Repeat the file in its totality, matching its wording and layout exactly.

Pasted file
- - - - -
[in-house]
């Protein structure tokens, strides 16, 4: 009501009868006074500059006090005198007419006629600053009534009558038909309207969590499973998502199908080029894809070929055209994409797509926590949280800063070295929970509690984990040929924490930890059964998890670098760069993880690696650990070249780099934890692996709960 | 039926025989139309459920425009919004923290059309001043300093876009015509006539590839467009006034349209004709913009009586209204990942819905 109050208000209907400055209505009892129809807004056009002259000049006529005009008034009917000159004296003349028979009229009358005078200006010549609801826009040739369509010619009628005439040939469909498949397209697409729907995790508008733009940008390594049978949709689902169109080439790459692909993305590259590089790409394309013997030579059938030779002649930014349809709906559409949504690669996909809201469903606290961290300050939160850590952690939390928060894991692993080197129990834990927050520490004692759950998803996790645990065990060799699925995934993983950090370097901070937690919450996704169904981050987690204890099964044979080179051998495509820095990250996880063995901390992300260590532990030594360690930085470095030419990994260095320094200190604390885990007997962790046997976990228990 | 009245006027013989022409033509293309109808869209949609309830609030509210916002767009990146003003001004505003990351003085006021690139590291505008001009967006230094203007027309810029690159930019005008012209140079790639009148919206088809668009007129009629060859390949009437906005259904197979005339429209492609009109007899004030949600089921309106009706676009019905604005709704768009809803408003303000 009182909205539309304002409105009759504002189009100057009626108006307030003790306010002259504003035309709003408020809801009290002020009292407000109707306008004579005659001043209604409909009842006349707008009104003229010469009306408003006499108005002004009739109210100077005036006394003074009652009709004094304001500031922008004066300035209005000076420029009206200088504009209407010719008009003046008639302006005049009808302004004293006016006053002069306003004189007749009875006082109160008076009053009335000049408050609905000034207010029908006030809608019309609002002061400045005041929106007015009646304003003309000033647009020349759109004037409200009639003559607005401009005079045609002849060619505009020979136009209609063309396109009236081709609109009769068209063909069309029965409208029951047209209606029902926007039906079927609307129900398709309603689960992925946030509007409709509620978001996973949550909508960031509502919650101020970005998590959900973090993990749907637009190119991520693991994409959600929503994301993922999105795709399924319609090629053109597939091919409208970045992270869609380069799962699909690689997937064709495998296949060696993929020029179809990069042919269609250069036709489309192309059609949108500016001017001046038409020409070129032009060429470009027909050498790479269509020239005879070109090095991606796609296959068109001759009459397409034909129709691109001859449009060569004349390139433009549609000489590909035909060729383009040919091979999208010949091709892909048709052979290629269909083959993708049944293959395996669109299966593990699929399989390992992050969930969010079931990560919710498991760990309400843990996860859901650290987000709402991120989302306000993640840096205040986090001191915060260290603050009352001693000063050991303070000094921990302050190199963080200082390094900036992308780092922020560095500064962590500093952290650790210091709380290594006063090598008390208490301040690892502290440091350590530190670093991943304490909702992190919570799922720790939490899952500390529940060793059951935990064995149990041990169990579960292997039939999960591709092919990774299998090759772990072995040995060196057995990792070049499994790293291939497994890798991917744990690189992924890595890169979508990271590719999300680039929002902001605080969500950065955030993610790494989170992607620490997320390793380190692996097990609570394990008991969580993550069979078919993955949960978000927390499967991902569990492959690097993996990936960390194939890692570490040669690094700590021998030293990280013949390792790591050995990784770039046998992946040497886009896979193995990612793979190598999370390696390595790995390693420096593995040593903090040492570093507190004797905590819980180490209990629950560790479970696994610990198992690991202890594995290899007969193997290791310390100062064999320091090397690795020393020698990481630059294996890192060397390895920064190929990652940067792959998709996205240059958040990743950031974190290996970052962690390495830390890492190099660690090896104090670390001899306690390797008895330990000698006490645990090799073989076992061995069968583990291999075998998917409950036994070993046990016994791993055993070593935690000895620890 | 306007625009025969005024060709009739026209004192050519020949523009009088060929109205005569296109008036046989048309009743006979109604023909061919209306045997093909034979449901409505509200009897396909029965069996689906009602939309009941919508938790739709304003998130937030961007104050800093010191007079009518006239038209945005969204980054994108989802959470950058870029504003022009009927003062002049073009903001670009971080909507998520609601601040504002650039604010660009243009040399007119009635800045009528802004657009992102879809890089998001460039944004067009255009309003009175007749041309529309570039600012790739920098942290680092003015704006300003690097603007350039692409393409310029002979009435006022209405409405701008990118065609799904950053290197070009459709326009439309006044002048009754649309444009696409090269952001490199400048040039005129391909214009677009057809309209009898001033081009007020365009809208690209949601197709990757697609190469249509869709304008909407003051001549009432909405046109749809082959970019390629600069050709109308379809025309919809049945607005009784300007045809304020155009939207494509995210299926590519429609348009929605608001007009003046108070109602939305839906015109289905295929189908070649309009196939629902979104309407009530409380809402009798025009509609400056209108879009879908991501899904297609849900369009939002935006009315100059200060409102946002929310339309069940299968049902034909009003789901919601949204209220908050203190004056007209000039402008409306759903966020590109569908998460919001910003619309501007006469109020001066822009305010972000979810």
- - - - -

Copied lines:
[in-house]
């Protein structure tokens, strides 16, 4: 009501009868006074500059006090005198007419006629600053009534009558038909309207969590499973998502199908080029894809070929055209994409797509926590949280800063070295929970509690984990040929924490930890059964998890670098760069993880690696650990070249780099934890692996709960 | 039926025989139309459920425009919004923290059309001043300093876009015509006539590839467009006034349209004709913009009586209204990942819905 109050208000209907400055209505009892129809807004056009002259000049006529005009008034009917000159004296003349028979009229009358005078200006010549609801826009040739369509010619009628005439040939469909498949397209697409729907995790508008733009940008390594049978949709689902169109080439790459692909993305590259590089790409394309013997030579059938030779002649930014349809709906559409949504690669996909809201469903606290961290300050939160850590952690939390928060894991692993080197129990834990927050520490004692759950998803996790645990065990060799699925995934993983950090370097901070937690919450996704169904981050987690204890099964044979080179051998495509820095990250996880063995901390992300260590532990030594360690930085470095030419990994260095320094200190604390885990007997962790046997976990228990 | 009245006027013989022409033509293309109808869209949609309830609030509210916002767009990146003003001004505003990351003085006021690139590291505008001009967006230094203007027309810029690159930019005008012209140079790639009148919206088809668009007129009629060859390949009437906005259904197979005339429209492609009109007899004030949600089921309106009706676009019905604005709704768009809803408003303000 009182909205539309304002409105009759504002189009100057009626108006307030003790306010002259504003035309709003408020809801009290002020009292407000109707306008004579005659001043209604409909009842006349707008009104003229010469009306408003006499108005002004009739109210100077005036006394003074009652009709004094304001500031922008004066300035209005000076420029009206200088504009209407010719008009003046008639302006005049009808302004004293006016006053002069306003004189007749009875006082109160008076009053009335000049408050609905000034207010029908006030809608019309609002002061400045005041929106007015009646304003003309000033647009020349759109004037409200009639003559607005401009005079045609002849060619505009020979136009209609063309396109009236081709609109009769068209063909069309029965409208029951047209209606029902926007039906079927609307129900398709309603689960992925946030509007409709509620978001996973949550909508960031509502919650101020970005998590959900973090993990749907637009190119991520693991994409959600929503994301993922999105795709399924319609090629053109597939091919409208970045992270869609380069799962699909690689997937064709495998296949060696993929020029179809990069042919269609250069036709489309192309059609949108500016001017001046038409020409070129032009060429470009027909050498790479269509020239005879070109090095991606796609296959068109001759009459397409034909129709691109001859449009060569004349390139433009549609000489590909035909060729383009040919091979999208010949091709892909048709052979290629269909083959993708049944293959395996669109299966593990699929399989390992992050969930969010079931990560919710498991760990309400843990996860859901650290987000709402991120989302306000993640840096205040986090001191915060260290603050009352001693000063050991303070000094921990302050190199963080200082390094900036992308780092922020560095500064962590500093952290650790210091709380290594006063090598008390208490301040690892502290440091350590530190670093991943304490909702992190919570799922720790939490899952500390529940060793059951935990064995149990041990169990579960292997039939999960591709092919990774299998090759772990072995040995060196057995990792070049499994790293291939497994890798991917744990690189992924890595890169979508990271590719999300680039929002902001605080969500950065955030993610790494989170992607620490997320390793380190692996097990609570394990008991969580993550069979078919993955949960978000927390499967991902569990492959690097993996990936960390194939890692570490040669690094700590021998030293990280013949390792790591050995990784770039046998992946040497886009896979193995990612793979190598999370390696390595790995390693420096593995040593903090040492570093507190004797905590819980180490209990629950560790479970696994610990198992690991202890594995290899007969193997290791310390100062064999320091090397690795020393020698990481630059294996890192060397390895920064190929990652940067792959998709996205240059958040990743950031974190290996970052962690390495830390890492190099660690090896104090670390001899306690390797008895330990000698006490645990090799073989076992061995069968583990291999075998998917409950036994070993046990016994791993055993070593935690000895620890 | 306007625009025969005024060709009739026209004192050519020949523009009088060929109205005569296109008036046989048309009743006979109604023909061919209306045997093909034979449901409505509200009897396909029965069996689906009602939309009941919508938790739709304003998130937030961007104050800093010191007079009518006239038209945005969204980054994108989802959470950058870029504003022009009927003062002049073009903001670009971080909507998520609601601040504002650039604010660009243009040399007119009635800045009528802004657009992102879809890089998001460039944004067009255009309003009175007749041309529309570039600012790739920098942290680092003015704006300003690097603007350039692409393409310029002979009435006022209405409405701008990118065609799904950053290197070009459709326009439309006044002048009754649309444009696409090269952001490199400048040039005129391909214009677009057809309209009898001033081009007020365009809208690209949601197709990757697609190469249509869709304008909407003051001549009432909405046109749809082959970019390629600069050709109308379809025309919809049945607005009784300007045809304020155009939207494509995210299926590519429609348009929605608001007009003046108070109602939305839906015109289905295929189908070649309009196939629902979104309407009530409380809402009798025009509609400056209108879009879908991501899904297609849900369009939002935006009315100059200060409102946002929310339309069940299968049902034909009003789901919601949204209220908050203190004056007209000039402008409306759903966020590109569908998460919001910003619309501007006469109020001066822009305010972000979810």